An extract from The Virtual Currency Regulation Review - 2nd edition
Introduction to the legal and regulatory framework
The Indian population has shown significant interest in virtual currencies. Prior to a major regulatory restriction that was introduced in April 2018, there were estimated to be around 5 million traders in India in 24 exchanges, with trading volumes in the range of 1,500 bitcoins a day.
As the law currently stands, there is no clear definition of virtual currencies, crypto assets or cryptocurrencies in India. The single regulation directly on the subject of virtual currencies is a circular (the VC Circular) issued by India's central bank, the Reserve Bank of India (RBI), which restricts the use of regulated banking and payment channels for the sale and purchase of virtual currencies. The VC Circular is currently under challenge before the Supreme Court of India on constitutional grounds.
Prior to the VC Circular, the RBI and the Ministry of Finance had issued warning statements about the risks associated with virtual currencies, including money laundering, consumer protection, market integrity, cybersecurity and volatility.
This shows that so far, the key government bodies, namely the government and the RBI, have significant reservations with respect to the usage of and trade in virtual currencies in India.
In July 2019, an Inter-Ministerial Committee established by the Ministry of Finance released a report on a proposed regulatory approach towards distributed ledger technology and virtual currencies. The committee has recommended an outright prohibition, along with criminal penalties, on dealing with virtual currencies. It has also recommended the promotion of distributed ledger technology without the use of virtual currencies, and the exploration of a sovereign digital currency. The committee's recommendation is non-binding and is currently under consideration by the government.
Currently, there is no express law that classifies a virtual currency as a good, service, security, commodity, derivative or currency. The categorisation of virtual currencies into one or more of these stated classes is important, as the existing law would apply differently based on the categorisation.
At the time of writing, there are over 2,000 virtual currencies in existence, all with differing properties, and their categorisation depends on their nature. For instance, some are intended to be electronic cash (e.g., Bitcoin) and some are intended to be 'gas' for computer processing operations (e.g., Ether).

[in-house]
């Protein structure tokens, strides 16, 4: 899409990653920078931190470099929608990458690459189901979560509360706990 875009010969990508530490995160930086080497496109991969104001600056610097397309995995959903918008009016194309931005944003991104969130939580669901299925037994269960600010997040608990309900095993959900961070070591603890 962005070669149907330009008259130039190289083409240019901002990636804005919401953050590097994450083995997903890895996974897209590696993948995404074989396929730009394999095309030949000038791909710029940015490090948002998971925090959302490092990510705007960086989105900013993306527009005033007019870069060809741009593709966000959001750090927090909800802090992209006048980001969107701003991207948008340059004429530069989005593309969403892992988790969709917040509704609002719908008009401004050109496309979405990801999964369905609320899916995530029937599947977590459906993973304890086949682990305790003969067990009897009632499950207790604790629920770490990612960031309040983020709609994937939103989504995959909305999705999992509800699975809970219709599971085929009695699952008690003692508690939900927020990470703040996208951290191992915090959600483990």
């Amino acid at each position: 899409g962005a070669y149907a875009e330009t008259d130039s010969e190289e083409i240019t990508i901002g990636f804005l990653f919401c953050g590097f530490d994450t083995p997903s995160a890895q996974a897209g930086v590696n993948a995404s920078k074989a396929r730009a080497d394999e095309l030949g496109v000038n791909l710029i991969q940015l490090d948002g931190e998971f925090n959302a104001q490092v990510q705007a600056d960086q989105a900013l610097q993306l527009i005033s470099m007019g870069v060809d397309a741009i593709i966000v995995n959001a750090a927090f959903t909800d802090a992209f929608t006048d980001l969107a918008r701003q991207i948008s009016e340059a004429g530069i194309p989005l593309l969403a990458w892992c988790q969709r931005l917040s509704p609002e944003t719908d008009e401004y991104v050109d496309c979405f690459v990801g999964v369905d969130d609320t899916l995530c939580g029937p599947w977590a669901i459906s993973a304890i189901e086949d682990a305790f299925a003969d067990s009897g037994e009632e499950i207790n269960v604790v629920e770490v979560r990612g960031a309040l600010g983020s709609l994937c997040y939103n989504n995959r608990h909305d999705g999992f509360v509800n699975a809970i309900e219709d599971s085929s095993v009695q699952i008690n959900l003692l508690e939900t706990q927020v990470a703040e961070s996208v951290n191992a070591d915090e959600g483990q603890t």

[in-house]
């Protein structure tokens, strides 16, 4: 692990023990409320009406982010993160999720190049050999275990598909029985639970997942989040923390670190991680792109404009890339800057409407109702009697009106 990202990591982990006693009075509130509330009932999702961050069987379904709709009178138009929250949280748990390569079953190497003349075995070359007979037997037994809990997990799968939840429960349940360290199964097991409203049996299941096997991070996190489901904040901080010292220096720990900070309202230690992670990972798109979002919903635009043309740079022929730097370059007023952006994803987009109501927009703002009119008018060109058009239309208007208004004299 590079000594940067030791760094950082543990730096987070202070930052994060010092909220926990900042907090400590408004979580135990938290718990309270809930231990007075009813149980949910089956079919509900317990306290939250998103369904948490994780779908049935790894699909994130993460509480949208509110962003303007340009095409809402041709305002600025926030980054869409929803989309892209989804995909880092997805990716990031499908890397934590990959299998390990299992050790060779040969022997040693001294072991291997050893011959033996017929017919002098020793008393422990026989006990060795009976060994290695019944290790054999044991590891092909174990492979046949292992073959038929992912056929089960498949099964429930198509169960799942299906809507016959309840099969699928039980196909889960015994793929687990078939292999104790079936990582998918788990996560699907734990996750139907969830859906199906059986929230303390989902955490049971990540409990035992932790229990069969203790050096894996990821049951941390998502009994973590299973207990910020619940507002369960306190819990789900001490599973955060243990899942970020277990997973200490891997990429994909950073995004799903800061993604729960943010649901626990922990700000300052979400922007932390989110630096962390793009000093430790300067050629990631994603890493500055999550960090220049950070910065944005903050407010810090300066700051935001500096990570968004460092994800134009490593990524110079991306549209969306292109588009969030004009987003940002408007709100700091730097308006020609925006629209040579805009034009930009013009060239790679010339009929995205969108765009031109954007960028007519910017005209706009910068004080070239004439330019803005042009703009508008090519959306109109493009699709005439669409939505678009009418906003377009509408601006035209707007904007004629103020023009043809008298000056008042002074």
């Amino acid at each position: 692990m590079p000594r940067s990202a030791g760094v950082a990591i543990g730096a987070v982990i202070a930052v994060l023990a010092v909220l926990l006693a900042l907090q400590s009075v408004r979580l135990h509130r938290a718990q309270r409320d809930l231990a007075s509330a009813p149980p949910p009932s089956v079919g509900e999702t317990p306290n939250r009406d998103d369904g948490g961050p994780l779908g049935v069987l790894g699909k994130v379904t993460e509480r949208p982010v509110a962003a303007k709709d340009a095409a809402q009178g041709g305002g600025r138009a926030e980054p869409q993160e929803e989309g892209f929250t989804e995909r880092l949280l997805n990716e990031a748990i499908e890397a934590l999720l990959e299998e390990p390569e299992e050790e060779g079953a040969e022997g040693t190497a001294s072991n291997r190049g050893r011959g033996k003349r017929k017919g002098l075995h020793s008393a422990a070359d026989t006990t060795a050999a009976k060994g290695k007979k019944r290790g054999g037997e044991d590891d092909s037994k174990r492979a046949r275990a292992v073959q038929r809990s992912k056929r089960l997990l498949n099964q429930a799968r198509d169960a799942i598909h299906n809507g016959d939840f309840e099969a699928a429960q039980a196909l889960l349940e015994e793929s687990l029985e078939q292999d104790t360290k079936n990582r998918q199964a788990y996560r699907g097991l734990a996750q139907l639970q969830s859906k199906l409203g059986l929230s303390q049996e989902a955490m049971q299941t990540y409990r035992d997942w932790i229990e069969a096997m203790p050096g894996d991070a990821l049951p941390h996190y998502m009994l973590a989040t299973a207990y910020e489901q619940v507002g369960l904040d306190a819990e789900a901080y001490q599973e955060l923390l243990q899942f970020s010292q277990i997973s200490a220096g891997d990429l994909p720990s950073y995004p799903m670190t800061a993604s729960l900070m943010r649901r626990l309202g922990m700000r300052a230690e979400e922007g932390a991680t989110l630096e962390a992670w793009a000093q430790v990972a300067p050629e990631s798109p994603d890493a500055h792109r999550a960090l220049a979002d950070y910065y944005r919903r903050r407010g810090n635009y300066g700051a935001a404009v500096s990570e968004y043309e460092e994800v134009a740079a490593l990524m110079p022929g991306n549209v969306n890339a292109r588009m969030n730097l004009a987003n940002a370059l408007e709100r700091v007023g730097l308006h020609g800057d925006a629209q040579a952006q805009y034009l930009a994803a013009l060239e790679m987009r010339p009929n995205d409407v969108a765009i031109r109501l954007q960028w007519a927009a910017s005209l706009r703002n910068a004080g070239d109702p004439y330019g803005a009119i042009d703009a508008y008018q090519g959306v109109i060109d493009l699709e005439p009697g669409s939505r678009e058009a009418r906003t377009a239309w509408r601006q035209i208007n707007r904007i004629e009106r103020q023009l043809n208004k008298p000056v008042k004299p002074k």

In our view, for the reasons described in Section X, it is likely that virtual currencies in the nature of Bitcoin and Ether will be in the nature of goods or digital products, akin to software.
As there is no specific legislation regulating virtual currency, the laws referred to in this chapter are all of general application and we have interpreted them in the context of virtual currency.
The law in India on virtual currencies is in flux. There is a pending Supreme Court case against the VC Circular, as well as a multi-stakeholder government committee that has now submitted its report to the government, as discussed in Section I. In our view, the report's recommendation of an outright ban, along with criminal penalties, is excessive, as the risks involved with virtual currencies can be addressed with less invasive measures. International bodies such as the G20 and the Financial Action Task Force, and leading jurisdictions such as the European Union, Singapore, the United Kingdom and the United States, have all proposed regulatory approaches to address the risks, so that the benefits are not lost out on.
Prior to the committee report, the government made several pro-blockchain statements in various reports and press statements, but continually cautioned against the risks associated with virtual currencies.
In our view, blockchain as a system would be rendered either impotent or severely restricted (depending on the blockchain implementation) without any virtual currency or crypto-token. This has been recognised by several global experts, including Ethereum co-founder Vitalik Buterin and author Andreas Antonopoulos. These tokens act as an incentive to blockchain participants to verify transactions, and hence preserve decentralisation, which is the very breakthrough of blockchain technology. As a result, it may not be a wise policy to try to promote blockchain on the one hand, and then severely restrict tokens on the other.
The current stance espoused by the VC Circular appears to be borne from a negative impression that media reports may have created after incidents of fraud, such as the WannaCry ransomware, activities on the dark web and certain Ponzi schemes. However, virtual currencies also bring with them several benefits, most notably disintermediation and cost savings. Outright restrictions on this technology are impractical and might be relatively straightforward to circumvent. Rather, as with all disruptive technologies, balanced regulation should be adopted to mitigate the risks and promote the benefits. It is our hope that any impending government decision recognises this fact, and adopts a nuanced framework towards this.
Some uncertainty may continue to prevail in India until industry and regulatory understanding matures both domestically and globally; however, our long-term view is positive. The implementation of successful regulatory models in other jurisdictions should also hasten progress towards a balanced regime.